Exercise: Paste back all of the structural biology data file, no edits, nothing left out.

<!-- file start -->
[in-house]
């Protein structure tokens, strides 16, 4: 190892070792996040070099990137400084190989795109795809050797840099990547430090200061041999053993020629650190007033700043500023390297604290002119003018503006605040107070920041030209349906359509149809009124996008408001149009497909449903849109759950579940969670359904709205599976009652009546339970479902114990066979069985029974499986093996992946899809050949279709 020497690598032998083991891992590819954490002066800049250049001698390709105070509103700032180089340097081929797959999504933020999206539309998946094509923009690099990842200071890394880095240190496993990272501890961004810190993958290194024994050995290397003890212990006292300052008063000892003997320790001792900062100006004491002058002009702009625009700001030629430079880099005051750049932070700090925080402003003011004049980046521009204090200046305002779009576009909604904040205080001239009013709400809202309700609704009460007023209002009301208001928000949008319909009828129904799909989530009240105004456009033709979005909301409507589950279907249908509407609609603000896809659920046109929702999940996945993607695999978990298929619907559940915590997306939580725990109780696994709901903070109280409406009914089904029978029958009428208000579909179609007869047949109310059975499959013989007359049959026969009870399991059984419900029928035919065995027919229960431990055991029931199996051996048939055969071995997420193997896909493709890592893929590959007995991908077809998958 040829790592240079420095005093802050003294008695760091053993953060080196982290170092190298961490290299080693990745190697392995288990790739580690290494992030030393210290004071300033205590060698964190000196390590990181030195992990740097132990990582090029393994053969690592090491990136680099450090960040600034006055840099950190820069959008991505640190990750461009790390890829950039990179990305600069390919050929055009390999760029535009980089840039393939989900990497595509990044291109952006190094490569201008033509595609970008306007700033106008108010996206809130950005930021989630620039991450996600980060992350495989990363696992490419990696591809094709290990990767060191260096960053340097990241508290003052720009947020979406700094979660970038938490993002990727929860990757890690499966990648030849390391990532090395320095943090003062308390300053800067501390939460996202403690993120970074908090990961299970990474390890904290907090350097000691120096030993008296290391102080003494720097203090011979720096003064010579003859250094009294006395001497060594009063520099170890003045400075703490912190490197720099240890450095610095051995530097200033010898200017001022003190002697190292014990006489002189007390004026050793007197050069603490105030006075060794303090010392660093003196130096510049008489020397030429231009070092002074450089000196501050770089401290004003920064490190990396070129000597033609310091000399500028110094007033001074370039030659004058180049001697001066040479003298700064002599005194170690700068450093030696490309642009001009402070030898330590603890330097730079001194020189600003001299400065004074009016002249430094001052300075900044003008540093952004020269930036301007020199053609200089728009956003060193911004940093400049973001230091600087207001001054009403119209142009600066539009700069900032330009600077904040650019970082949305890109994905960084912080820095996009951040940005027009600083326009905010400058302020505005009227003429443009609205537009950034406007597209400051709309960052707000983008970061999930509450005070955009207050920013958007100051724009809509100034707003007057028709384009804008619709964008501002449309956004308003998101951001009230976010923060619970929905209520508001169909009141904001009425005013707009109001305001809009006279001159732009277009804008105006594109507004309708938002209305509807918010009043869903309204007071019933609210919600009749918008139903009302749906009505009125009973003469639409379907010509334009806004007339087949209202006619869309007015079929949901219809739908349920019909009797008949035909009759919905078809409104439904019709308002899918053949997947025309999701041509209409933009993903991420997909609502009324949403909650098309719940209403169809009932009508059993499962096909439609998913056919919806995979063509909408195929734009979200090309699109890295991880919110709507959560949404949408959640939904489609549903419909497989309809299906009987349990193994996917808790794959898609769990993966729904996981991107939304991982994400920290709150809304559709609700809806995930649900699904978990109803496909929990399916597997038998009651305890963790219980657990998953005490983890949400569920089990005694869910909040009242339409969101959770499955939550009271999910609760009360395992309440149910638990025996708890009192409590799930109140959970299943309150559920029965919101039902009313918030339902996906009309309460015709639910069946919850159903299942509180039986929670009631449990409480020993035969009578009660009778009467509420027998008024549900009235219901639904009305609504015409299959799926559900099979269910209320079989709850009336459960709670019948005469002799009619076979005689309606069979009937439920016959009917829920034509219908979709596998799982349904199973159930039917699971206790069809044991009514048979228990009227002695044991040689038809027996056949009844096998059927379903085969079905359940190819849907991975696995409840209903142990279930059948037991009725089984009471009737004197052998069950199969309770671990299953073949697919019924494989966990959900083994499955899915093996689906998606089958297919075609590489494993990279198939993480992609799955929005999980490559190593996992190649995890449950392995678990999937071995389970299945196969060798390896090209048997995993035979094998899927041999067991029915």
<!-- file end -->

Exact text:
[in-house]
């Protein structure tokens, strides 16, 4: 190892070792996040070099990137400084190989795109795809050797840099990547430090200061041999053993020629650190007033700043500023390297604290002119003018503006605040107070920041030209349906359509149809009124996008408001149009497909449903849109759950579940969670359904709205599976009652009546339970479902114990066979069985029974499986093996992946899809050949279709 020497690598032998083991891992590819954490002066800049250049001698390709105070509103700032180089340097081929797959999504933020999206539309998946094509923009690099990842200071890394880095240190496993990272501890961004810190993958290194024994050995290397003890212990006292300052008063000892003997320790001792900062100006004491002058002009702009625009700001030629430079880099005051750049932070700090925080402003003011004049980046521009204090200046305002779009576009909604904040205080001239009013709400809202309700609704009460007023209002009301208001928000949008319909009828129904799909989530009240105004456009033709979005909301409507589950279907249908509407609609603000896809659920046109929702999940996945993607695999978990298929619907559940915590997306939580725990109780696994709901903070109280409406009914089904029978029958009428208000579909179609007869047949109310059975499959013989007359049959026969009870399991059984419900029928035919065995027919229960431990055991029931199996051996048939055969071995997420193997896909493709890592893929590959007995991908077809998958 040829790592240079420095005093802050003294008695760091053993953060080196982290170092190298961490290299080693990745190697392995288990790739580690290494992030030393210290004071300033205590060698964190000196390590990181030195992990740097132990990582090029393994053969690592090491990136680099450090960040600034006055840099950190820069959008991505640190990750461009790390890829950039990179990305600069390919050929055009390999760029535009980089840039393939989900990497595509990044291109952006190094490569201008033509595609970008306007700033106008108010996206809130950005930021989630620039991450996600980060992350495989990363696992490419990696591809094709290990990767060191260096960053340097990241508290003052720009947020979406700094979660970038938490993002990727929860990757890690499966990648030849390391990532090395320095943090003062308390300053800067501390939460996202403690993120970074908090990961299970990474390890904290907090350097000691120096030993008296290391102080003494720097203090011979720096003064010579003859250094009294006395001497060594009063520099170890003045400075703490912190490197720099240890450095610095051995530097200033010898200017001022003190002697190292014990006489002189007390004026050793007197050069603490105030006075060794303090010392660093003196130096510049008489020397030429231009070092002074450089000196501050770089401290004003920064490190990396070129000597033609310091000399500028110094007033001074370039030659004058180049001697001066040479003298700064002599005194170690700068450093030696490309642009001009402070030898330590603890330097730079001194020189600003001299400065004074009016002249430094001052300075900044003008540093952004020269930036301007020199053609200089728009956003060193911004940093400049973001230091600087207001001054009403119209142009600066539009700069900032330009600077904040650019970082949305890109994905960084912080820095996009951040940005027009600083326009905010400058302020505005009227003429443009609205537009950034406007597209400051709309960052707000983008970061999930509450005070955009207050920013958007100051724009809509100034707003007057028709384009804008619709964008501002449309956004308003998101951001009230976010923060619970929905209520508001169909009141904001009425005013707009109001305001809009006279001159732009277009804008105006594109507004309708938002209305509807918010009043869903309204007071019933609210919600009749918008139903009302749906009505009125009973003469639409379907010509334009806004007339087949209202006619869309007015079929949901219809739908349920019909009797008949035909009759919905078809409104439904019709308002899918053949997947025309999701041509209409933009993903991420997909609502009324949403909650098309719940209403169809009932009508059993499962096909439609998913056919919806995979063509909408195929734009979200090309699109890295991880919110709507959560949404949408959640939904489609549903419909497989309809299906009987349990193994996917808790794959898609769990993966729904996981991107939304991982994400920290709150809304559709609700809806995930649900699904978990109803496909929990399916597997038998009651305890963790219980657990998953005490983890949400569920089990005694869910909040009242339409969101959770499955939550009271999910609760009360395992309440149910638990025996708890009192409590799930109140959970299943309150559920029965919101039902009313918030339902996906009309309460015709639910069946919850159903299942509180039986929670009631449990409480020993035969009578009660009778009467509420027998008024549900009235219901639904009305609504015409299959799926559900099979269910209320079989709850009336459960709670019948005469002799009619076979005689309606069979009937439920016959009917829920034509219908979709596998799982349904199973159930039917699971206790069809044991009514048979228990009227002695044991040689038809027996056949009844096998059927379903085969079905359940190819849907991975696995409840209903142990279930059948037991009725089984009471009737004197052998069950199969309770671990299953073949697919019924494989966990959900083994499955899915093996689906998606089958297919075609590489494993990279198939993480992609799955929005999980490559190593996992190649995890449950392995678990999937071995389970299945196969060798390896090209048997995993035979094998899927041999067991029915």